Versatile Figgins drawing plenty of interest (cont.)
Mixed signals from Mets' Holliday meeting
People who have spoken to Minaya suggest he is extremely interested in Holliday, who some Mets people see as the perfect middle-of-the-order and clubhouse presence they need to try to turn things around.
Minaya has never shied away from the high-priced star player. Mets people clearly prefer Holliday to Bay and the Mets seem like a logical landing spot for Holliday (others include the Giants, Cubs, Braves, Yankees, Red Sox, Mariners and incumbent Cardinals) since they were the only team not to hit 100 home runs in '09 and have a gaping hole in left field. Yet, there are mixed signals about how aggressive they'll be in pursuing Holliday.
While Minaya appears to be a major fan of Holliday, there are issues, such as:
1) There's a question as to whether the Mets have the appetite for another $100 million deal.
2) There's a school of thought within their organization they might be better off spreading the money around to fill all their needs (the others include starting pitcher, catcher and perhaps second base -- if they can unload Luis Castillo's contract).
3) There's also some question as to whether it's all Minaya's call at this point. If he ever had "full autonomy," that's gone now, following the team's dreadful season.
While he was in his 45-minute meeting with Boras, Minaya also discussed a few other Boras clients who are free agents, including Jarrod Washburn (the Brewers and Mariners are favorites there), Rick Ankiel and their own Alex Cora, who they love for the utility role.
This looks like it'll be one expensive Holliday
Boras met with the press to explain 1) how great Holliday is; and 2) how much money baseball teams have.
On the second point, Boras pointed out that MLB's revenues are up from $1 billion in 1990 to about $6.5 billion, or in Boras' words, "(nearly) 600 percent."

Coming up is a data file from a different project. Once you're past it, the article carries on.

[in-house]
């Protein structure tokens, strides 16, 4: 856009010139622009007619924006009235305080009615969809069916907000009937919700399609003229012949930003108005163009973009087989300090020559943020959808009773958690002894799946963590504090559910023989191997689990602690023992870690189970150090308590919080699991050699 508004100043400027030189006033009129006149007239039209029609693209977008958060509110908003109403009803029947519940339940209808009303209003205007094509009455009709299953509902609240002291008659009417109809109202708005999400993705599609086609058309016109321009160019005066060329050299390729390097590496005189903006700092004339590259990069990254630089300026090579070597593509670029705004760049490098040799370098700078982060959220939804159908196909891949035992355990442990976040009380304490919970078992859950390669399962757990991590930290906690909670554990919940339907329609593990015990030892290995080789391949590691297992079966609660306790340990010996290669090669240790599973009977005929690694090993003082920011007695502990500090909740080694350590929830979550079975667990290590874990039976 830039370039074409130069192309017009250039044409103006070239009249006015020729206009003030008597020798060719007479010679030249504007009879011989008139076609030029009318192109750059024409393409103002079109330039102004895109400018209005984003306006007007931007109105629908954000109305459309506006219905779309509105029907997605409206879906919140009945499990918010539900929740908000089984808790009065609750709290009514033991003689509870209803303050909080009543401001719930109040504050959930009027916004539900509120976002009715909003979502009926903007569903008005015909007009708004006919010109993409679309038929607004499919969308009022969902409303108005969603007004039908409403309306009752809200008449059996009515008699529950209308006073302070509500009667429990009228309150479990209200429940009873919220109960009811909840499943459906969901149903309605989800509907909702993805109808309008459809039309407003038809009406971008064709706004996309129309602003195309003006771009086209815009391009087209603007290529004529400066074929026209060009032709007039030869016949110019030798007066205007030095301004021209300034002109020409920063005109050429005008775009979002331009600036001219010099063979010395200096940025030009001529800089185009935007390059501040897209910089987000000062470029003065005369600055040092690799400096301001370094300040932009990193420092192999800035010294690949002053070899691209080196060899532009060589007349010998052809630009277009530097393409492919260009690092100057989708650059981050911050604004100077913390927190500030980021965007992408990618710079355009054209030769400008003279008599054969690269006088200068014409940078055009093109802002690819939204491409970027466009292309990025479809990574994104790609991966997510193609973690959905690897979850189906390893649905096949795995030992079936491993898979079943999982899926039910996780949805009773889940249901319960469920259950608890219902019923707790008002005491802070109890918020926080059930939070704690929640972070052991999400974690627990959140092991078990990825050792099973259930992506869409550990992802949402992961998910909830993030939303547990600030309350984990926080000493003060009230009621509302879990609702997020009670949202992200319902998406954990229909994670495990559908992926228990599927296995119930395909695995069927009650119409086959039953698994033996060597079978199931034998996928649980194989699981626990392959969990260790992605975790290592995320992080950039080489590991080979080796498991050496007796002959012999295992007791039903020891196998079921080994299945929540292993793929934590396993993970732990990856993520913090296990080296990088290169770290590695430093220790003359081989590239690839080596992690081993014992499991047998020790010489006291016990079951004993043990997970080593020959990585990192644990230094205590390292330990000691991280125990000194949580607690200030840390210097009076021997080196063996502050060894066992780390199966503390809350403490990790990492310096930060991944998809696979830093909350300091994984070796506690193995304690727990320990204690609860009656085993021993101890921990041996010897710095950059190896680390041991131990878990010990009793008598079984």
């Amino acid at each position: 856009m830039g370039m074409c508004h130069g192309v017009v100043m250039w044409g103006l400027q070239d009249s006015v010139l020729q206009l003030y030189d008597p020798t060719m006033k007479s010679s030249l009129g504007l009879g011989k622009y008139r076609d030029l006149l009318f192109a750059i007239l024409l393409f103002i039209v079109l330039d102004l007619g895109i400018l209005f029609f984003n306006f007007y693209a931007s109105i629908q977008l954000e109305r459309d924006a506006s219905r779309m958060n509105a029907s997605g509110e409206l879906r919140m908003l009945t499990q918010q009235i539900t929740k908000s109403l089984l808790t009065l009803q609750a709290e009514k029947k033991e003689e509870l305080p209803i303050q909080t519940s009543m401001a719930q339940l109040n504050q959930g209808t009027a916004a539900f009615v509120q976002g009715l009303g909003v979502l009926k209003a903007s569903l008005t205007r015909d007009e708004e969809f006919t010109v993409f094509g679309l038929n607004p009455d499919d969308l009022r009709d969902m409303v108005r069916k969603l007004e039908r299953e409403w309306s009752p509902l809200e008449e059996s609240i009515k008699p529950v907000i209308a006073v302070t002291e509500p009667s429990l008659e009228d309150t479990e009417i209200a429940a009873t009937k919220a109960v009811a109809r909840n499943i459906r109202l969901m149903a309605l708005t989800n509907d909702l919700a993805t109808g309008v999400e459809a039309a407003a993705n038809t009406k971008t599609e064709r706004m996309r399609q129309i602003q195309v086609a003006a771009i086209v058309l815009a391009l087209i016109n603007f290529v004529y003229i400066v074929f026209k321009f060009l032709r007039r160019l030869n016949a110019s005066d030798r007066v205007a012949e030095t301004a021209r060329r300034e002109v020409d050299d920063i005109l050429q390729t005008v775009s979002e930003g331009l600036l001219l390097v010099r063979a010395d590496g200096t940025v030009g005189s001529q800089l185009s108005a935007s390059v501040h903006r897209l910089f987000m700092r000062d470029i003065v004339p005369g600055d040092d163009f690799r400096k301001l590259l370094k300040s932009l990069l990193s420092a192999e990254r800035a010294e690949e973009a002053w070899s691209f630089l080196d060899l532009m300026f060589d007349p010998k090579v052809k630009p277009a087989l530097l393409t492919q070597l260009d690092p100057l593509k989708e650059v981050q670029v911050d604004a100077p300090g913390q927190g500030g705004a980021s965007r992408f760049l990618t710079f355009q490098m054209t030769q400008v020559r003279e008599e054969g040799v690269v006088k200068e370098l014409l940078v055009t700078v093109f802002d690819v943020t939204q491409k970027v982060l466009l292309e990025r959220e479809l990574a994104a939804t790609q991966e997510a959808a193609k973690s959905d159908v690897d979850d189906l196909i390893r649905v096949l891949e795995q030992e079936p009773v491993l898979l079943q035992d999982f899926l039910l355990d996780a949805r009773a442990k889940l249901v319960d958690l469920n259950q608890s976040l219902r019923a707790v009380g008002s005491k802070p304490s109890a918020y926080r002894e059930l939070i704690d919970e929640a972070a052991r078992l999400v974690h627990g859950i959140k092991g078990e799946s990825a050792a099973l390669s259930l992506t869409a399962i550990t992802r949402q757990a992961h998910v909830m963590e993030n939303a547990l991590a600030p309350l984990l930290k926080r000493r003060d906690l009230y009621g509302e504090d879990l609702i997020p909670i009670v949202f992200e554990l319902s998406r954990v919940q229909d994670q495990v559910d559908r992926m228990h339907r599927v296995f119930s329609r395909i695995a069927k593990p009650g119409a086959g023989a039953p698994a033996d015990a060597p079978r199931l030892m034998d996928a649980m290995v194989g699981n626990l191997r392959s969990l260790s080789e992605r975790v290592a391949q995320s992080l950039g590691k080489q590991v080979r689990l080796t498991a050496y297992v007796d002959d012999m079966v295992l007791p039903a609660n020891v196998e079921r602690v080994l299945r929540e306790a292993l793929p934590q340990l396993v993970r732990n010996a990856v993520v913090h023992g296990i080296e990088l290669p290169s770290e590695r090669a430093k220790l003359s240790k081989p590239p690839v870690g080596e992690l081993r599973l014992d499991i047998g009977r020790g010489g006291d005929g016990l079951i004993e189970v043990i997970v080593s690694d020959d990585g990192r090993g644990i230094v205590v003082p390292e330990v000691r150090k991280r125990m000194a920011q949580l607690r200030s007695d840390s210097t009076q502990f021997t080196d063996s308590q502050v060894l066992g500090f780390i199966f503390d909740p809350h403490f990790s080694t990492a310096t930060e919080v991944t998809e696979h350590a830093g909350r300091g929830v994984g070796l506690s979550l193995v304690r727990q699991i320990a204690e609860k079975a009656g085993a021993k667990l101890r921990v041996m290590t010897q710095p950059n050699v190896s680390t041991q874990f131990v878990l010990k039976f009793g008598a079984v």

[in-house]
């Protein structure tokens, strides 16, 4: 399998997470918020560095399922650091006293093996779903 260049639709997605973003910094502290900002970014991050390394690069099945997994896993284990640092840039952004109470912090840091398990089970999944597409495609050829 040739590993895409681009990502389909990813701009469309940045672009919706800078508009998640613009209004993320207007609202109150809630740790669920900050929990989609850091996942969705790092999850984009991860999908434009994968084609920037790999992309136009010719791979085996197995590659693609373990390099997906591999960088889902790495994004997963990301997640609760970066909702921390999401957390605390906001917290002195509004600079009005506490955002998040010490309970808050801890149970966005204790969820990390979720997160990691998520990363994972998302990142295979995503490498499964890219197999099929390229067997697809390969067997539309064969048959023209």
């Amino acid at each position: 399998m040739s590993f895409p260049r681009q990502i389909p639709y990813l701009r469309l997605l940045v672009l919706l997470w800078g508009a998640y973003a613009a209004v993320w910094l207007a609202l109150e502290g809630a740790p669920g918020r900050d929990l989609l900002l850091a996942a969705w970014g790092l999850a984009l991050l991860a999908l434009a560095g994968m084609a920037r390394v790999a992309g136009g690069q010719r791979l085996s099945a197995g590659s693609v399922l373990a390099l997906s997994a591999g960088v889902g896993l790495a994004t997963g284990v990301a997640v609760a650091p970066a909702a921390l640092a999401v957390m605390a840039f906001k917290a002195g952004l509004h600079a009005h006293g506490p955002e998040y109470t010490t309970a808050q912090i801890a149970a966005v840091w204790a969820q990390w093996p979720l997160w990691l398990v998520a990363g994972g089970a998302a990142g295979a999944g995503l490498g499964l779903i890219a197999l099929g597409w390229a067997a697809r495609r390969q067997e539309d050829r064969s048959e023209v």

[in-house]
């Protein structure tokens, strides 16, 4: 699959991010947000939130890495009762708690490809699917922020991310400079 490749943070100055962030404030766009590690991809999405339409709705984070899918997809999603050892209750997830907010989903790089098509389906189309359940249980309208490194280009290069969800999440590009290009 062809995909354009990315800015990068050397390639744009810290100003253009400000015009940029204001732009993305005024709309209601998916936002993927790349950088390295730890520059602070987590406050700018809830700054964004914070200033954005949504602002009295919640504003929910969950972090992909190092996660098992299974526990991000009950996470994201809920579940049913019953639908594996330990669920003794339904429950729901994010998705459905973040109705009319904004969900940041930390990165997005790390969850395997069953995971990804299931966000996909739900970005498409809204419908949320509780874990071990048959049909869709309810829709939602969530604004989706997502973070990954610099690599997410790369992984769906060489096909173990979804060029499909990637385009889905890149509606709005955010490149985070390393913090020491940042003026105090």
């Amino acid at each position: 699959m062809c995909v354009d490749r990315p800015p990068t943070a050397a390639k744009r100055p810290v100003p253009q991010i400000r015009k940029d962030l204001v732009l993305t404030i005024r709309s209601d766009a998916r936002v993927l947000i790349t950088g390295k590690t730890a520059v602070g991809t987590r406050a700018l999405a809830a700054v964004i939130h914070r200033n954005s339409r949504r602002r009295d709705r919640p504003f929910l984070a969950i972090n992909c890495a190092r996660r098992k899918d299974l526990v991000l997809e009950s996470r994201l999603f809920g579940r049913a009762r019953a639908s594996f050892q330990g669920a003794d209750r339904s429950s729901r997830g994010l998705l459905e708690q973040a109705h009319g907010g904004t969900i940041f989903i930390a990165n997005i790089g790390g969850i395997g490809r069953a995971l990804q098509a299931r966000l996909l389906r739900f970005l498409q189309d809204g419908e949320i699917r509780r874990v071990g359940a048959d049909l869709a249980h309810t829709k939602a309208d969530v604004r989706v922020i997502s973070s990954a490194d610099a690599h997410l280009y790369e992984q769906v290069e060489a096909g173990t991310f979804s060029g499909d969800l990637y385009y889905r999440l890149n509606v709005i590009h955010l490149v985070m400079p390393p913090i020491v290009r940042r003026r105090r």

On the first point, Boras declined to get into a debate over who's better between Holliday and Bay, refusing again to get into a war of words with Bay's agent, Joe Urbon, who has famously called Bay "the most complete player on the market." Boras couldn't resist noting that he believes Holliday is a "complete" player, though.
One highlight in Boras' annual lobby press conference came when he was asked about his own comparison of Holliday to Mark Teixeira and whether that meant he believes Holliday should also receive $180 million. To that, Boras responded, "I don't want to put any ceilings on (Holliday)," inspiring a few snickers from reporters (though Boras maintained a straight face).
Another highlight came when a St. Louis writer asked about the pursuit of big stars by mid-market franchises, and Boras said that he doesn't believe in the term "mid-market" to describe baseball franchises. "Baseball franchises are like aircraft carries ... there's no such thing as a medium-sized aircraft carrier."
Boras then went on to recite all of the ways the Cardinals are big money makers, including the 3.3 million fans they drew.
Cardinals GM John Mozeliak said he realistically expects the Holliday negotiations to take a long while, and that they are willing to wait it out. Mozeliak said they don't fear losing other opportunities while waiting on Holiday -- not in the near-term, anyway. He pointed out how late significant things happened last winter.
Mozeliak confirmed Boras' contention that the Cardinals had yet to make an offer -- which came in response to a blog item in the St. Louis Post-Dispatch that they were considering the "framework" of a $96 million, six-year deal. Mozeliak also said he hoped to meet here with Boras. It isn't known whether the Cardinals intend to deliver an offer then, but they appear to be willing to be patient here in hopes the market doesn't go where Boras hopes.
Teixeira's contract aside, one big issue for the Cardinals (and maybe many teams) is expected to be the $136 million deal Alfonso Soriano signed three years ago. It's hard to say Soriano is a better player than Holliday. But one GM said, "Soriano is one of the five worst contracts in baseball," suggesting that any team accepting use of it as a comp for anyone would be foolhardy.
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